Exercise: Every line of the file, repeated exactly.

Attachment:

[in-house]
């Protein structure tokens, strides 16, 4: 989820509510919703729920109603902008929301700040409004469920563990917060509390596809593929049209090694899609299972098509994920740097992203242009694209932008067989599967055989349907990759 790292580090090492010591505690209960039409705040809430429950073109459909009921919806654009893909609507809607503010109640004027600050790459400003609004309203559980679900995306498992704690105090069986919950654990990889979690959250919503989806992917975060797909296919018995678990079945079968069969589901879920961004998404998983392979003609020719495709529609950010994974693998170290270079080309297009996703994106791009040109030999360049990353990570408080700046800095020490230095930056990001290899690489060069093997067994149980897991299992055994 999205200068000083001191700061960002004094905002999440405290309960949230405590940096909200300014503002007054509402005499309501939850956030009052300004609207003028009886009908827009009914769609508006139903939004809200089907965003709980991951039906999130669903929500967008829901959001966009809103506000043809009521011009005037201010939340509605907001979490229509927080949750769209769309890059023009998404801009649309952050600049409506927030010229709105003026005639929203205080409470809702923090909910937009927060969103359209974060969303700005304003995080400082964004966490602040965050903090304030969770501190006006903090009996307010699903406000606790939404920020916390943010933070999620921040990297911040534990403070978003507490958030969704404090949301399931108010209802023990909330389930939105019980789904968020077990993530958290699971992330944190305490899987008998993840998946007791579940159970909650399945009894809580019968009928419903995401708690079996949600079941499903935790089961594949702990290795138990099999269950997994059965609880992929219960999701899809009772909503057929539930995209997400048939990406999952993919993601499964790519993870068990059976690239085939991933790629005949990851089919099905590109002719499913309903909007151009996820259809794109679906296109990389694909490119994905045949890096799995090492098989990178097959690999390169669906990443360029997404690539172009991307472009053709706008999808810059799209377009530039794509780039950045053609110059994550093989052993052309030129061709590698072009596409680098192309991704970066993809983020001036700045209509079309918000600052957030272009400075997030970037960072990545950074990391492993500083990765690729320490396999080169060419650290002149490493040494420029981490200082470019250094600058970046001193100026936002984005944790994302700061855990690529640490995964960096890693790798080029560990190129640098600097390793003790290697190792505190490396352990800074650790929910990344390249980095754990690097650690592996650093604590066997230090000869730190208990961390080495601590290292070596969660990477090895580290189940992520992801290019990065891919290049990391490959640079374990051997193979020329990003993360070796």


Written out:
[in-house]
């Protein structure tokens, strides 16, 4: 989820509510919703729920109603902008929301700040409004469920563990917060509390596809593929049209090694899609299972098509994920740097992203242009694209932008067989599967055989349907990759 790292580090090492010591505690209960039409705040809430429950073109459909009921919806654009893909609507809607503010109640004027600050790459400003609004309203559980679900995306498992704690105090069986919950654990990889979690959250919503989806992917975060797909296919018995678990079945079968069969589901879920961004998404998983392979003609020719495709529609950010994974693998170290270079080309297009996703994106791009040109030999360049990353990570408080700046800095020490230095930056990001290899690489060069093997067994149980897991299992055994 999205200068000083001191700061960002004094905002999440405290309960949230405590940096909200300014503002007054509402005499309501939850956030009052300004609207003028009886009908827009009914769609508006139903939004809200089907965003709980991951039906999130669903929500967008829901959001966009809103506000043809009521011009005037201010939340509605907001979490229509927080949750769209769309890059023009998404801009649309952050600049409506927030010229709105003026005639929203205080409470809702923090909910937009927060969103359209974060969303700005304003995080400082964004966490602040965050903090304030969770501190006006903090009996307010699903406000606790939404920020916390943010933070999620921040990297911040534990403070978003507490958030969704404090949301399931108010209802023990909330389930939105019980789904968020077990993530958290699971992330944190305490899987008998993840998946007791579940159970909650399945009894809580019968009928419903995401708690079996949600079941499903935790089961594949702990290795138990099999269950997994059965609880992929219960999701899809009772909503057929539930995209997400048939990406999952993919993601499964790519993870068990059976690239085939991933790629005949990851089919099905590109002719499913309903909007151009996820259809794109679906296109990389694909490119994905045949890096799995090492098989990178097959690999390169669906990443360029997404690539172009991307472009053709706008999808810059799209377009530039794509780039950045053609110059994550093989052993052309030129061709590698072009596409680098192309991704970066993809983020001036700045209509079309918000600052957030272009400075997030970037960072990545950074990391492993500083990765690729320490396999080169060419650290002149490493040494420029981490200082470019250094600058970046001193100026936002984005944790994302700061855990690529640490995964960096890693790798080029560990190129640098600097390793003790290697190792505190490396352990800074650790929910990344390249980095754990690097650690592996650093604590066997230090000869730190208990961390080495601590290292070596969660990477090895580290189940992520992801290019990065891919290049990391490959640079374990051997193979020329990003993360070796």